(Originally written on 12/04/18 as part of Hi Mum! Said Dad’s weekly newsletter, H! Lites.)

Dear Reader,

The sun has made an appearance and you’ve got a spring in your step all of a sudden. It goes without saying that there is only one other thing that can make this Friday any better. So, let’s get straight into it.

In this week’s issue, we cover Amazon’s rumoured launch of speakers for cars, why maps apps could be a problem for society, a look at Calm’s AI-inspired fairy tale and the internet’s overwhelming (misplaced?) generosity.

Make the most of the weekend!

Hi Mum! Said Dad

Image source: FactorDaily

Amazon apparently set to launch speaker for cars later this year

Amazon is currently testing Echo speakers that are specifically built for cars as it aims to make in-car infotainment systems redundant. Amazon has previously collaborated with car manufacturers to augment their existing infotainment systems but clearly feel they can bypass manufacturers and really own this aspect of the car UX. As you would expect, the speaker is set to pair with a phone.

The testing has been taking place in India and a few other markets with rumours suggesting that Amazon is aiming for a global rollout later this year.

It’s an interesting move and one wonders whether by moving first in the car market if Amazon will be able to achieve a sizeable penetration advantage just as they did in the smart speaker market (the Echo launched in 2014 vs Google Home in 2016). Even if Google were to follow Amazon and make a similar foray into the market (which should not come as surprise since copying rivals is the name of the game in tech industry), the Alexa platform already has a significant head start. Third party developers have been developing skills on it for a while and therefore from a driver’s perspective, an Alexa car speaker would simply offer more functionality (you can liken this to how the iOS app ecosystem was ahead of Android in the early days of the smartphone revolution).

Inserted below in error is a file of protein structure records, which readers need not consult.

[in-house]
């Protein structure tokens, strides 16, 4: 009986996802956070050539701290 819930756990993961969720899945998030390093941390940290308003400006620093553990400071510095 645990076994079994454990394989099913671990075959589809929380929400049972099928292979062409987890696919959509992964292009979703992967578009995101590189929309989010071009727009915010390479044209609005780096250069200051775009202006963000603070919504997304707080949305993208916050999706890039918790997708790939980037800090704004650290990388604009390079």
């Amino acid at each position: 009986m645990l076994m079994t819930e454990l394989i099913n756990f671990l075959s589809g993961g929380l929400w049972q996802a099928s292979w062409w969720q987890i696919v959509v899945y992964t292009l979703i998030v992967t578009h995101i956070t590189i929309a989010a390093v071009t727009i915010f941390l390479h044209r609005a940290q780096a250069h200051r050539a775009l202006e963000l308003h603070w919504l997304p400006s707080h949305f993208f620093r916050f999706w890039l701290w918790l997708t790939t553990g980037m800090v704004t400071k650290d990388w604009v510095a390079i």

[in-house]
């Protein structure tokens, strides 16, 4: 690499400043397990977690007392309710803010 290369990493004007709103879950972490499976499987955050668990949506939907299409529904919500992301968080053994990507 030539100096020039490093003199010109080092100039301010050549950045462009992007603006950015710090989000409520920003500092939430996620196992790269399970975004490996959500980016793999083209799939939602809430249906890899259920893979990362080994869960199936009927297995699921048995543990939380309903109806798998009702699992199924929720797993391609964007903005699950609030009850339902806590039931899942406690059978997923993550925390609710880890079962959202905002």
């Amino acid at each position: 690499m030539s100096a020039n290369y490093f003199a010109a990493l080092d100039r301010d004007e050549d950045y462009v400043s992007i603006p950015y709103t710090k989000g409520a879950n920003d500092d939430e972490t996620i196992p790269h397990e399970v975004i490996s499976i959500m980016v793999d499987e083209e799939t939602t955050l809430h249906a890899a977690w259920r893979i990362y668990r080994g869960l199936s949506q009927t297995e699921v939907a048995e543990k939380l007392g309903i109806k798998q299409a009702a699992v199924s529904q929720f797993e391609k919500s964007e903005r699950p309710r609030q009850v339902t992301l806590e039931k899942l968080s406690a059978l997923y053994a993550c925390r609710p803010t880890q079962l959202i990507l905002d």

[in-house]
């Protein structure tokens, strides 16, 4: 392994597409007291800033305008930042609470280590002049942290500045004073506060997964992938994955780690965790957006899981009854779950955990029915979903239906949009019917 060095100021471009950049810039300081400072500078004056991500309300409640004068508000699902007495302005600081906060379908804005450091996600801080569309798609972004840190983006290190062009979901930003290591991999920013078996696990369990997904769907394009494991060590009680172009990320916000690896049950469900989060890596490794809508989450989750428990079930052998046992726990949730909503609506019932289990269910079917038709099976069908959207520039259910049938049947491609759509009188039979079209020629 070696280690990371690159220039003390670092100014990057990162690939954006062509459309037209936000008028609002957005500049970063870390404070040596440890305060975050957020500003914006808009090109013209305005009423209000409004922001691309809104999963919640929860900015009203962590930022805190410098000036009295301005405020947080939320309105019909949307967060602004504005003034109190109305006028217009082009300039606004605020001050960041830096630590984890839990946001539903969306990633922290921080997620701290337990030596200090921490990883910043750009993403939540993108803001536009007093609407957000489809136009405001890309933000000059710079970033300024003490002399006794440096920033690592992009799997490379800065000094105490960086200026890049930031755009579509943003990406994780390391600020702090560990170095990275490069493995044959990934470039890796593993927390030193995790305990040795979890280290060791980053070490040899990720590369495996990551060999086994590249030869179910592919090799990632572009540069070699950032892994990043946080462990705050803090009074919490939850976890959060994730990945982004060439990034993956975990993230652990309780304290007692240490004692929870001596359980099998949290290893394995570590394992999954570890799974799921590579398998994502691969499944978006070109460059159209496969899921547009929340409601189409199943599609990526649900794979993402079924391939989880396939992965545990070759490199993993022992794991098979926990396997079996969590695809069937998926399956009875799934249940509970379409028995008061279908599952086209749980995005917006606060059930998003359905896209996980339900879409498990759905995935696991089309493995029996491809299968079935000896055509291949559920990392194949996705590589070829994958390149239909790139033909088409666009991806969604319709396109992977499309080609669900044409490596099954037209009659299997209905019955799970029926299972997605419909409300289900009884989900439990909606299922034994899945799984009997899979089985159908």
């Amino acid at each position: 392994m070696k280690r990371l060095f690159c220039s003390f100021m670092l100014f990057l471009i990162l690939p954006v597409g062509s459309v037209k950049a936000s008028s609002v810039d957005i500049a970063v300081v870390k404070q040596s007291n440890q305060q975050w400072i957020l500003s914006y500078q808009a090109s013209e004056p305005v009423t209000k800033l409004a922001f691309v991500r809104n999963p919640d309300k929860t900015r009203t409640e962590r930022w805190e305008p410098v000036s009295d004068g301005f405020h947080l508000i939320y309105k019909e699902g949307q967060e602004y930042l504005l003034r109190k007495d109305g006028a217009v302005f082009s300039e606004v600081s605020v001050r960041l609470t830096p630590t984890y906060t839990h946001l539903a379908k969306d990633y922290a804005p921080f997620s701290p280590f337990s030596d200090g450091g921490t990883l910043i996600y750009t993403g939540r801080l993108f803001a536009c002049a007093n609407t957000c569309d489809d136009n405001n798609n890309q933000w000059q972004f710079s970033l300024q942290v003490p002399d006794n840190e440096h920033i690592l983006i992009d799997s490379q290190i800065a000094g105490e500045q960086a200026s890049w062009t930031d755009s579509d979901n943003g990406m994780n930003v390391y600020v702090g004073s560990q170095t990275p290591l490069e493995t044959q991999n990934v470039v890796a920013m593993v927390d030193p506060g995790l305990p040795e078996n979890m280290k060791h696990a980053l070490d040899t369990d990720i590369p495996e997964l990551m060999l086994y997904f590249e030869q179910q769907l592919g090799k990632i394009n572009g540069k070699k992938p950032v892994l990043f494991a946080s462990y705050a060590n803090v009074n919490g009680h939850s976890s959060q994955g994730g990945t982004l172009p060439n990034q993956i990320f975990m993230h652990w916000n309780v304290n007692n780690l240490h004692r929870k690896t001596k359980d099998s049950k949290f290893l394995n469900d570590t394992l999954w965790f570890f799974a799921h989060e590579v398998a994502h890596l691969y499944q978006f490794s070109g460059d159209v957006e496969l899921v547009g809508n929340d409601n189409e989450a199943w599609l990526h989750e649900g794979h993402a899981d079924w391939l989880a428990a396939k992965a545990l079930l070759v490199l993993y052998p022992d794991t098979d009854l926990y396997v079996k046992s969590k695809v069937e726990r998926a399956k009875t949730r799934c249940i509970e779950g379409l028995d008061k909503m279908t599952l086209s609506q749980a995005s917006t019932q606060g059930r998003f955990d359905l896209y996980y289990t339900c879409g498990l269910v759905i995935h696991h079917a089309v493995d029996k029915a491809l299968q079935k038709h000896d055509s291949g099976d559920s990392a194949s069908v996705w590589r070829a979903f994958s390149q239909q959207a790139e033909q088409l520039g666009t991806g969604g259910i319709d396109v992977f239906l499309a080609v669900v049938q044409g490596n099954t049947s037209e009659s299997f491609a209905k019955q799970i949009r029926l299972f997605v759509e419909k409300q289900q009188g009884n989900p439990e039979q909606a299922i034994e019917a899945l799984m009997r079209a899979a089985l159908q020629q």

By Oliver Iyer, Strategist

Image source: Compare.com

Research suggests that maps apps may be coming at a cost to society

Negative Externalities.

This is the term used by economists to refer the negative impacts imposed by one party on unrelated third parties when undertaking a particular activity. The term is typically used in the context of pollution (big corporates maximising profit at the expense of the environment) and drugs/alcohol (the humble taxpayer that foots the NHS bill racked up by individuals who consumes these items in excess). Negative externalities occur because the party in question fails to take the cost they impose on others into account because there is no mechanism in place to incentivise or enforce behaviour that is socially optimal (hello legislation!).

Interestingly, research from the University of California’s Institute of Transportation Studies suggests that what would seem to be rather innocuous map apps such as Google Maps, Apple Maps and Waze are probably imposing a negative externality on the rest of society.

Transportation planners, through the design of roads and signage, have identified the preferred way of getting from A to B. However, map apps encourage people to take the side streets and in the event of an accident, this can amplify congestion on the highway due to the congestion at highway exits, which is a result of people being told to take side streets. It turns out that a few people using route-planning apps is a more optimal outcome (as was the case in the early days) than a lot of people using route-planning apps. It follows that users using such apps don’t gain the time saving benefits they used to as everyone else is engaged in the same behaviour!